This month, I am celebrating an anniversary – 26 years of residence at our home in St Albans, a small city just north of London. When we moved in shortly after getting married, I had no inkling that we would be there for so long.
26 years is a long time. Our road is fairly unremarkable in that it is a typical Victorian/Edwardian street in St Albans full of terraced houses and lined with cars. It is remarkable though for the community that lives in it – we borrow and lend items and skills; we babysit children; we feed each other’s animals and water gardens when on holiday; we have lived through births, deaths and marriages; we host a Living Advent Calendar at Christmas; we live through house renovations and skips in the road; we take in others parcels; we collectively whinge about the parking. For those of us in the UK of a certain age, it puts me in mind of Mr Benn living along Festive Road, surrounded by the ordinariness of suburban life.
In a quarter of a century, our patterns of work have also drastically changed. Initially I commuted up to London every day, but then started to work all over the UK, Europe and beyond collaborating with global colleagues online more frequently than face-to-face. And we’ve lived and worked abroad and rented the house whilst away. But although our work styles have changed, our infrastructure has barely kept up. Yes, we have broadband, and I now have a little office in my converted loft room.
There has been one local attempt to rewire some of these physical connections in light of the changing nature of work. Silicon Abbey was conceived by a local entrepreneur, Torsten de Reise, as a way of creating community with like-minded digital people. Ironically, it took a networking event in London for me to find out about Silicon Abbey from someone who lives locally. It turns out there are a lot of folks professionally involved in cities that live in St Albans! So, the question we then had was, where do we find one another when we are all working from home?
And so, the idea for a local co-working hub was conceived and eventually set up by Silicon Abbey just as I returned from our second stint abroad. This was initially housed in the cricket pavilion in Clarence Park and when the weather got cold, relocated to the George Street Canteen, an independent cafe in the city, who happily housed us in their upper room for one day a week. The difference for me between those two locations was immense – in thinking about whether I go to the co-working space to work or stay at home, the attraction of being in the middle of the high street meant company that day as well as being able to do a few jobs in the town. The experiment came and went but an enduring thought remained with me that co-working could be an important part of the future high street.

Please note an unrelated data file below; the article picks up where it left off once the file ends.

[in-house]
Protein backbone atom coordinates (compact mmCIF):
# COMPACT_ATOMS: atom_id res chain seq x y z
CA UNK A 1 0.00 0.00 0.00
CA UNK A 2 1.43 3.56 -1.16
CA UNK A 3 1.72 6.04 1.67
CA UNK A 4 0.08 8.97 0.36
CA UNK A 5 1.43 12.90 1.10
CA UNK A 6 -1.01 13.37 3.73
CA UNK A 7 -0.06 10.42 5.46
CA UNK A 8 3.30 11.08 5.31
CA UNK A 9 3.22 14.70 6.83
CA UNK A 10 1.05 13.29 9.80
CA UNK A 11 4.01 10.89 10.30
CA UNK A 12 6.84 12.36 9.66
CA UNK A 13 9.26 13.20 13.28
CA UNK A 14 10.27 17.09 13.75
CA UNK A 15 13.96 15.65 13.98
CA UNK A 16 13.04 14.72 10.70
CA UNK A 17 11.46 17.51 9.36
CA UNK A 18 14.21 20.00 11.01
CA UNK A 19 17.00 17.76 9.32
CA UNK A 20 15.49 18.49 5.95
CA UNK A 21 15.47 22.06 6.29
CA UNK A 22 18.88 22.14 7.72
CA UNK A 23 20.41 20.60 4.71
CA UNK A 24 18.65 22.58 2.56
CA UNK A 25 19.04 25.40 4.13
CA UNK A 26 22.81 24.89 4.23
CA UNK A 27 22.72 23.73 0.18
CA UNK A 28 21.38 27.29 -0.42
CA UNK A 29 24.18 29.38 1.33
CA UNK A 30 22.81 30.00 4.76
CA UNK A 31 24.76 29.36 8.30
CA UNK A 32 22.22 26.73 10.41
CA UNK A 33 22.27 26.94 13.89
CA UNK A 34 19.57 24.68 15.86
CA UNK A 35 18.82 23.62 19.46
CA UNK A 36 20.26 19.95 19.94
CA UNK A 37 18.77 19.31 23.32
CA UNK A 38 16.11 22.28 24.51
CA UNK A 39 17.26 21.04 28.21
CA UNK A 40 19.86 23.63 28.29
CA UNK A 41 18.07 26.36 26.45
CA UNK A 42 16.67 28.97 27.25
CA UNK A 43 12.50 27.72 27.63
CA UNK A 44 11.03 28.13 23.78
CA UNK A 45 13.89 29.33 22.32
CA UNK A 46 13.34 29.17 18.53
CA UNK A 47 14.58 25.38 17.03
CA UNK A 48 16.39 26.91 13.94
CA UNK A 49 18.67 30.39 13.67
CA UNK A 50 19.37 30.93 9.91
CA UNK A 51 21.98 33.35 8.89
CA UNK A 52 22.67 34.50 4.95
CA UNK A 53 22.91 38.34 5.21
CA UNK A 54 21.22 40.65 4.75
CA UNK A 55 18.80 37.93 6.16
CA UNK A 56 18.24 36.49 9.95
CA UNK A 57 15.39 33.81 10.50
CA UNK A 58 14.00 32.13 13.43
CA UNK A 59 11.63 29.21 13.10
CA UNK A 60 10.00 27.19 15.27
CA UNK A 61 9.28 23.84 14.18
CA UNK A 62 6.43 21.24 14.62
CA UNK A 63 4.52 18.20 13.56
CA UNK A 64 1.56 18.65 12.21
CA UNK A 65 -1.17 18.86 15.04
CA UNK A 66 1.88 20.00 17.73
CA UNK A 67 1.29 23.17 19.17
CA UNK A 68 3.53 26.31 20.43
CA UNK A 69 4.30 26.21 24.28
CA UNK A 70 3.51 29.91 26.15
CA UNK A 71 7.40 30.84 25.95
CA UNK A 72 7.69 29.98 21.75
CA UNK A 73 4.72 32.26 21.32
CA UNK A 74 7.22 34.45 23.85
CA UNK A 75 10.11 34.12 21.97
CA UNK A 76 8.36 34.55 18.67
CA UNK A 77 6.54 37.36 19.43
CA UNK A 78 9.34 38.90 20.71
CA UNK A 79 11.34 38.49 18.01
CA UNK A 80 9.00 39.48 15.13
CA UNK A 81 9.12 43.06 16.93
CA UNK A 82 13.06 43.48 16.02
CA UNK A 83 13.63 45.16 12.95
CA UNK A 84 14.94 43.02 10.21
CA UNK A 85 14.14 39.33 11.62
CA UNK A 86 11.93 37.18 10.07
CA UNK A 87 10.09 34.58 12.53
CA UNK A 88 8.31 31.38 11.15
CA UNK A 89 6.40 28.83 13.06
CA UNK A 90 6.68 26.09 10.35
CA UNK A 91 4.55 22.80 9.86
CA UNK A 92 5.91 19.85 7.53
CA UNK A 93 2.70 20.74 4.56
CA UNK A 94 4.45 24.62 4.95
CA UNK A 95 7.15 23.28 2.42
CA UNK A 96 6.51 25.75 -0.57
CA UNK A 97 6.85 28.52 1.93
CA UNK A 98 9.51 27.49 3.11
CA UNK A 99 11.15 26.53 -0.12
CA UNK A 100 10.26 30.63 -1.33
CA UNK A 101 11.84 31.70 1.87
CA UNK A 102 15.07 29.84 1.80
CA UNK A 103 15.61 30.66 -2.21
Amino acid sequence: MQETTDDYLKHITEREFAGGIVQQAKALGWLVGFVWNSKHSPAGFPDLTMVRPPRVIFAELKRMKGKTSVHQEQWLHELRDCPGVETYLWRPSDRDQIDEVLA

In 2012 when I worked for Microsoft, I co-authored a paper entitled ‘The Anywhere Working City’. The principles of that paper still hold true. The digital enablement of knowledge work giving rise to ‘Anywhere Working’ and the co-working revolution fuelling the notion that ‘work’ is a missing ingredient of the high street mix. Over the past decade or so many companies have introduced flexible working and as a society we have become more comfortable with the notion of ‘working from home’. However, with the pervasiveness of technology today, the polar extremes of ‘working in an office’ and ‘working from home’ do not do justice to the myriad of ways, roles and places where we could work productively for our benefit, our employers benefit and the benefit of society in general. Benefits which include reduced commuting, flexibility for those with caring responsibilities and spending more time within our communities.
In 26 years of being a St Albans resident, so much has changed in the world of work and our street. We still whinge about parking, but the community that supports us every day is the one constant that keeps us all there.
It feels like the conditions are right for co-working on the high street to become a reality, but it needs a framework to scale. I’ve decided to conduct an experiment under the name of ‘WorkLocal’ for the next 12 months or so. Watch this space for further developments and please get in touch if you are interested in becoming part of the journey.